Believe it or not, food dye is used in many, if not most, of our processed foods. The human eye is the first organ used when deciding whether or not a food (or food product) looks appetizing. Shiny red apples and strawberries, deep blue blueberries, sunny oranges, vivid deep, green spinach, look much more appetizing than a white strawberry, brown spinach or green bananas. Coloring is very important when processed food companies are creating their products. Just think, would you rather use a mouthwash that was a dull tan color, or a bright, rich, beautiful blue hue? Let’s think about those beautiful, uniformly pink, crunchy strawberries found in your favorite cereal, do you think those are naturally that color? No.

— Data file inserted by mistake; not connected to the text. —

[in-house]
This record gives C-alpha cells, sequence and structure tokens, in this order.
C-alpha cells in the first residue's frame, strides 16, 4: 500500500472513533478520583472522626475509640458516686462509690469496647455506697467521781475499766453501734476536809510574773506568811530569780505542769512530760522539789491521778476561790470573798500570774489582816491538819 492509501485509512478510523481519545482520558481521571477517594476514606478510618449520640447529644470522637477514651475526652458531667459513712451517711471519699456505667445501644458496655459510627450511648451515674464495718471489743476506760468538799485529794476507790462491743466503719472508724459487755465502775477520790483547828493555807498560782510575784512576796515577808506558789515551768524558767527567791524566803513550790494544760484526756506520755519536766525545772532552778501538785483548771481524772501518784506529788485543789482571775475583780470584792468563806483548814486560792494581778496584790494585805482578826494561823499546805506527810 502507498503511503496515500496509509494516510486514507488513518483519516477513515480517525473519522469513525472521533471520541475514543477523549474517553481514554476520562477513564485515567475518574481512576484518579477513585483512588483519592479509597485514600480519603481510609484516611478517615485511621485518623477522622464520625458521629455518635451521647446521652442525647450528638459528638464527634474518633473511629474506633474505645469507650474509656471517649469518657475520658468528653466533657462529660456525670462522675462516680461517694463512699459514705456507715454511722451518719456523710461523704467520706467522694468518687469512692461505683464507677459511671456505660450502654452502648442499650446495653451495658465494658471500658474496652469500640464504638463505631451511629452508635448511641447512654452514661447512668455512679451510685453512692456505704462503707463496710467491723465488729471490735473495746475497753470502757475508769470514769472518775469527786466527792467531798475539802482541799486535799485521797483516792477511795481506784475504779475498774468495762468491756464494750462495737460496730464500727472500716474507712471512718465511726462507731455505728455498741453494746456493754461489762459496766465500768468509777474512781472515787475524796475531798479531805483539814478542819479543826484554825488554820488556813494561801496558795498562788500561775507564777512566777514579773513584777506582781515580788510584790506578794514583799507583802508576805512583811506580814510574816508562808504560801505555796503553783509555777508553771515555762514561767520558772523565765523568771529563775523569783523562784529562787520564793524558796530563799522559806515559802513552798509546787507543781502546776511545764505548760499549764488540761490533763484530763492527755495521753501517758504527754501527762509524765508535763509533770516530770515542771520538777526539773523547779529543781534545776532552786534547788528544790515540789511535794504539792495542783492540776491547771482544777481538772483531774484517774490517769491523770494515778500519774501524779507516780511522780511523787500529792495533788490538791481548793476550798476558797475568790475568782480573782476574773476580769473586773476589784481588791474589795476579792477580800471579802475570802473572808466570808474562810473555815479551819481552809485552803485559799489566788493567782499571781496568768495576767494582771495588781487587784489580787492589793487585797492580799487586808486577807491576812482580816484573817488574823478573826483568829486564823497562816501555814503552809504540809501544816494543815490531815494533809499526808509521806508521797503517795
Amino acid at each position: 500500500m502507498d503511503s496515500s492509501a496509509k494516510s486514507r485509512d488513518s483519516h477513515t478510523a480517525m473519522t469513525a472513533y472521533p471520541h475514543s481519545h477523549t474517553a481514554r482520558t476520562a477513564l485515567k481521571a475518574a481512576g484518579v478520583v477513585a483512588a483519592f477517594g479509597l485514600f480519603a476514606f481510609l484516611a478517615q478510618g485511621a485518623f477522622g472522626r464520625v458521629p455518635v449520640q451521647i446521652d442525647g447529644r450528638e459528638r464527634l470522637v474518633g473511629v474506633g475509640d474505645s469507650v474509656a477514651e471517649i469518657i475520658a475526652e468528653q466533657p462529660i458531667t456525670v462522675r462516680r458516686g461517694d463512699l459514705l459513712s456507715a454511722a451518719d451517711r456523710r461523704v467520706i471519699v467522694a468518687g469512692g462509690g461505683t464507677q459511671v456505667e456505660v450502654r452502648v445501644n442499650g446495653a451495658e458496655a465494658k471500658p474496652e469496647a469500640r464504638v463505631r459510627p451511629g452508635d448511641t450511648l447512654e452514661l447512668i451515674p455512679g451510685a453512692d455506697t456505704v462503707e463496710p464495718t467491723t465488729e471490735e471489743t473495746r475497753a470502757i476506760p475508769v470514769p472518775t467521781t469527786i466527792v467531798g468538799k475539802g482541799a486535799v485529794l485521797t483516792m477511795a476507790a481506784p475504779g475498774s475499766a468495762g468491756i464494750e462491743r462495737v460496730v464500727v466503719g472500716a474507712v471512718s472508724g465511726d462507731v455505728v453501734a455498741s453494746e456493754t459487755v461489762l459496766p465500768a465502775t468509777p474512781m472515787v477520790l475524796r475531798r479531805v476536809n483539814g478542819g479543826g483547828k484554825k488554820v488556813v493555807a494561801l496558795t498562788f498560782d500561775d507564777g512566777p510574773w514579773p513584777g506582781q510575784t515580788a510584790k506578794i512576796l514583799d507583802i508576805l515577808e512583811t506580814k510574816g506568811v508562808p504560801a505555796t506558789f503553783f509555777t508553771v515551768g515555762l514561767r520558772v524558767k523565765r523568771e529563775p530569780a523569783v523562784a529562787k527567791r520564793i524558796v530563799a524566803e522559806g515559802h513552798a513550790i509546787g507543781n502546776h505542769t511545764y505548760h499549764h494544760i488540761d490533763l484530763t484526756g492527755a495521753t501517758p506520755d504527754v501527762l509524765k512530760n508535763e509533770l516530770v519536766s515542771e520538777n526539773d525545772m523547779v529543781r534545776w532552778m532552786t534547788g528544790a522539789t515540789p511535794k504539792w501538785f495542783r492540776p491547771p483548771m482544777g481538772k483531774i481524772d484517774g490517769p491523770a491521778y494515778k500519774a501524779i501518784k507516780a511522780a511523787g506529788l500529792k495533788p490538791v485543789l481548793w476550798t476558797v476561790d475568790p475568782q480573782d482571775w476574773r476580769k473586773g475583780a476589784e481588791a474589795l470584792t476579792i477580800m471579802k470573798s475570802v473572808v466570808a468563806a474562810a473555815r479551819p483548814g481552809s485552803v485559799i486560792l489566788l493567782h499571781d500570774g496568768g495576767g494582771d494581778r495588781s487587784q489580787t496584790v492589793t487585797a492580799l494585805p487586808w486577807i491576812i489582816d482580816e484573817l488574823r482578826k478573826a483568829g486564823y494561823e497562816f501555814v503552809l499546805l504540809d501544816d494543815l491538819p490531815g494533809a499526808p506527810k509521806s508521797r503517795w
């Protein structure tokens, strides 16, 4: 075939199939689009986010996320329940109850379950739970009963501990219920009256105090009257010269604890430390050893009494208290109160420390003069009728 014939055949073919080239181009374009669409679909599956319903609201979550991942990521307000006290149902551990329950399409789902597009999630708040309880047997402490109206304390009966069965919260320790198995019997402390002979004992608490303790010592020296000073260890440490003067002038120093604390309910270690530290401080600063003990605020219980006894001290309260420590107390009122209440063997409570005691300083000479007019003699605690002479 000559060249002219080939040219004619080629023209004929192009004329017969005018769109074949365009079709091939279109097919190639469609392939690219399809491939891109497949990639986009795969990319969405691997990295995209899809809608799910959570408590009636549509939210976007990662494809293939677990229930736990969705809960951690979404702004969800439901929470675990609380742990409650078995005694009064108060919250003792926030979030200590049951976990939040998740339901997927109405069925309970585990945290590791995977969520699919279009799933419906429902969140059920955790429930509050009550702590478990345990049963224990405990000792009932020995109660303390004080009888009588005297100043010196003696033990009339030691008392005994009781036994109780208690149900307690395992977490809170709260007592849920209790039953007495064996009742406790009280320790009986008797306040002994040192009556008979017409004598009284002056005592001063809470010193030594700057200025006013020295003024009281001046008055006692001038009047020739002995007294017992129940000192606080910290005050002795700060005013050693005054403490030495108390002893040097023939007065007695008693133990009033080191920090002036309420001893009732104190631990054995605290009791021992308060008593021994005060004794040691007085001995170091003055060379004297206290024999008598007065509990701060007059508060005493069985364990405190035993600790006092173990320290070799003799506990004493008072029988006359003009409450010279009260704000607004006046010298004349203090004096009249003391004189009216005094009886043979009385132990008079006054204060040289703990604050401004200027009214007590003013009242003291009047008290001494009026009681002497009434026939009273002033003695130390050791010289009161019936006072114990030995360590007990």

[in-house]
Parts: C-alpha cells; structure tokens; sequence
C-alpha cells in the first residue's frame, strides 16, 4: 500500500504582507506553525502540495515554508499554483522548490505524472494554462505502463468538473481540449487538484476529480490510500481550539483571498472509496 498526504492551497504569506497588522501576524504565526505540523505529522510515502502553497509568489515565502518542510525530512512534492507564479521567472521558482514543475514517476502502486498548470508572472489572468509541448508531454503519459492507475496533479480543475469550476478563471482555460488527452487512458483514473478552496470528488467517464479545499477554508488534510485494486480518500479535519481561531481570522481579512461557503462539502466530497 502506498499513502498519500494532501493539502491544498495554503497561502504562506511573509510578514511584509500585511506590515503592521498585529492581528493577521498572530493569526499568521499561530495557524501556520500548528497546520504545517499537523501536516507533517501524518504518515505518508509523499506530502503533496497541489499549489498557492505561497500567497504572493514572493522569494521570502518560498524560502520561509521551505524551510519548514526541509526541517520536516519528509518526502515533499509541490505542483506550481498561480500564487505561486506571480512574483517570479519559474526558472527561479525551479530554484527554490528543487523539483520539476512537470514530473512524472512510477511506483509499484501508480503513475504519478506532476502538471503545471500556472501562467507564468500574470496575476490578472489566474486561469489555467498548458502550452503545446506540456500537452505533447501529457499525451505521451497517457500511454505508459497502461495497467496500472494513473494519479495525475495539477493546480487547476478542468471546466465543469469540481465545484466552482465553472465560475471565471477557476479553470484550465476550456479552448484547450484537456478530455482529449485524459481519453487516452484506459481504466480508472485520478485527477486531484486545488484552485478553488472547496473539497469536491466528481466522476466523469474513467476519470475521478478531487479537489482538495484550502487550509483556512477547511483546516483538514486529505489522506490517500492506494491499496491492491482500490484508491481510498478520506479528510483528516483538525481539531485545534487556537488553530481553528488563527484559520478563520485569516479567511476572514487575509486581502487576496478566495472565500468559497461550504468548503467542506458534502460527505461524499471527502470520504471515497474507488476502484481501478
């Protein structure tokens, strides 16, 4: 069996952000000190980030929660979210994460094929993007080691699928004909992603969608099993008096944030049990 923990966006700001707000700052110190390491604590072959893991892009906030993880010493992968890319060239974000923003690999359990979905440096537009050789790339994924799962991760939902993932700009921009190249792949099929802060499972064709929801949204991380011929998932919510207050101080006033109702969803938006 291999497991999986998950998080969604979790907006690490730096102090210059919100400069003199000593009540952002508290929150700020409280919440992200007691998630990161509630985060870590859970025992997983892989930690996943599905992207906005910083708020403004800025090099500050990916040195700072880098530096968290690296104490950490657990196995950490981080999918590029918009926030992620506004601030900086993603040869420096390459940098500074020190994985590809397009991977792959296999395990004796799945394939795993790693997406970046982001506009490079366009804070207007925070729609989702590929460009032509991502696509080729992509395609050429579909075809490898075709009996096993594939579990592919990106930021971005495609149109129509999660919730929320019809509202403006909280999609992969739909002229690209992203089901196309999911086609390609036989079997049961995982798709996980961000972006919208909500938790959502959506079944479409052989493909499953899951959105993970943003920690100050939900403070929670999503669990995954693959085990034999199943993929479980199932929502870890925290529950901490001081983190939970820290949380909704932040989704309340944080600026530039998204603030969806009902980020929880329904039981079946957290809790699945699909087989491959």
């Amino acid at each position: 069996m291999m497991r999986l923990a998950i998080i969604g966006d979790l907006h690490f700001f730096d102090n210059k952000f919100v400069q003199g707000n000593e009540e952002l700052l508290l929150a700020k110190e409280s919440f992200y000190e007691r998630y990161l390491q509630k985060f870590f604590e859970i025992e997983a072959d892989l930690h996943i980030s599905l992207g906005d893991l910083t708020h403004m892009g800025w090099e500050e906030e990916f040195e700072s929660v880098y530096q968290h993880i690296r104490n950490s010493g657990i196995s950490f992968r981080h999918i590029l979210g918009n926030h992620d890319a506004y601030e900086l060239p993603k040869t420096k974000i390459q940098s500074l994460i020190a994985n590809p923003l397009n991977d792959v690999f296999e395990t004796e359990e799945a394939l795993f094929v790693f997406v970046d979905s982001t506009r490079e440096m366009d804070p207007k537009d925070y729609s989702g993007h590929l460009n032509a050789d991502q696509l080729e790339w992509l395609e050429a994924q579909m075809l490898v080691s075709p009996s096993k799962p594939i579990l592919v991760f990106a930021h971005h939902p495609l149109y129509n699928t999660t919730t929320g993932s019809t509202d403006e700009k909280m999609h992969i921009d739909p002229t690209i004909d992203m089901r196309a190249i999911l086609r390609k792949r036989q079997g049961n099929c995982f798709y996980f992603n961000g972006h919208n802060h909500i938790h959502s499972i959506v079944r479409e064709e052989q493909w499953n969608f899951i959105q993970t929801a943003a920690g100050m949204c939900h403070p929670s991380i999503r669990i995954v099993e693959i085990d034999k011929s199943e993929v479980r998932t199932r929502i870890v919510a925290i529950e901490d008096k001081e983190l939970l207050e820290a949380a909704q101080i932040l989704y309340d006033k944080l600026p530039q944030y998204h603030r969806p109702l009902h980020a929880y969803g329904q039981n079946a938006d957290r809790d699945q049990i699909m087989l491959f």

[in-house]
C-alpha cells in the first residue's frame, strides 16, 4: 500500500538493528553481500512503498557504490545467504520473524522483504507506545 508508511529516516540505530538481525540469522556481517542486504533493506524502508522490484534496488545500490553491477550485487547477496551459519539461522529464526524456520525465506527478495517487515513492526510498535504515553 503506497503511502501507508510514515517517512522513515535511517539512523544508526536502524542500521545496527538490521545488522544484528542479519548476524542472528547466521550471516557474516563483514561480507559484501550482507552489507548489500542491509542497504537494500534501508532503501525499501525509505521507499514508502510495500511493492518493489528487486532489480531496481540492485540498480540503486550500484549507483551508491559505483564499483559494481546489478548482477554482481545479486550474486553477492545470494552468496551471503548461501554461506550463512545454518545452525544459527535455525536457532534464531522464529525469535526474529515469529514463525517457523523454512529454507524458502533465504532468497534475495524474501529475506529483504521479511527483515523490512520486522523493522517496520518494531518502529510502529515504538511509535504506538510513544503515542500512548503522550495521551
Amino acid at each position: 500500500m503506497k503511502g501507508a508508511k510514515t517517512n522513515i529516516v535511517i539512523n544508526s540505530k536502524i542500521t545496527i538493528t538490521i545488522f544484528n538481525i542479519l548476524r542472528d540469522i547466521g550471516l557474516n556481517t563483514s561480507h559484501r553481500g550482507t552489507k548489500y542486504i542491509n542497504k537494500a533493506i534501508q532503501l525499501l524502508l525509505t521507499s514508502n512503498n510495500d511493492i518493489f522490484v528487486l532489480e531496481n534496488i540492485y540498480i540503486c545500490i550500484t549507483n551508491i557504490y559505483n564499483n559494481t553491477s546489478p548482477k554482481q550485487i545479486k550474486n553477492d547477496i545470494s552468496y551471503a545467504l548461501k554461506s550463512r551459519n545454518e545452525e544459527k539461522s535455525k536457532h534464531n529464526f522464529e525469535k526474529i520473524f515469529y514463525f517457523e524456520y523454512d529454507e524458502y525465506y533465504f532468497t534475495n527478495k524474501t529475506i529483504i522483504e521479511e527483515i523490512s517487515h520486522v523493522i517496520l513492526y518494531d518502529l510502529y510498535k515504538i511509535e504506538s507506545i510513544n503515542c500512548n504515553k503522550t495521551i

Food colorings are a very controversial topic. Many people have heard of, or read about Red #40 and Yellow #5. Many blogs, authors and education websites say the many negative side effects found with food coloring include that they are made from petroleum (the same origination as gasoline), have links to long-term health problems such as cancer, may have the possibility of causing hyperactivity in some children, trick our senses, have no nutritional value and play a part in the obesity epidemic. Did you know that the United Kingdom requires their food products to have a warning label if synthetic food colorings are used? Many companies that produce food products with synthetic food colorings in the US use natural food colorings like what is used in the UK, because they would rather switch their ingredients rather than add a warning label to their product.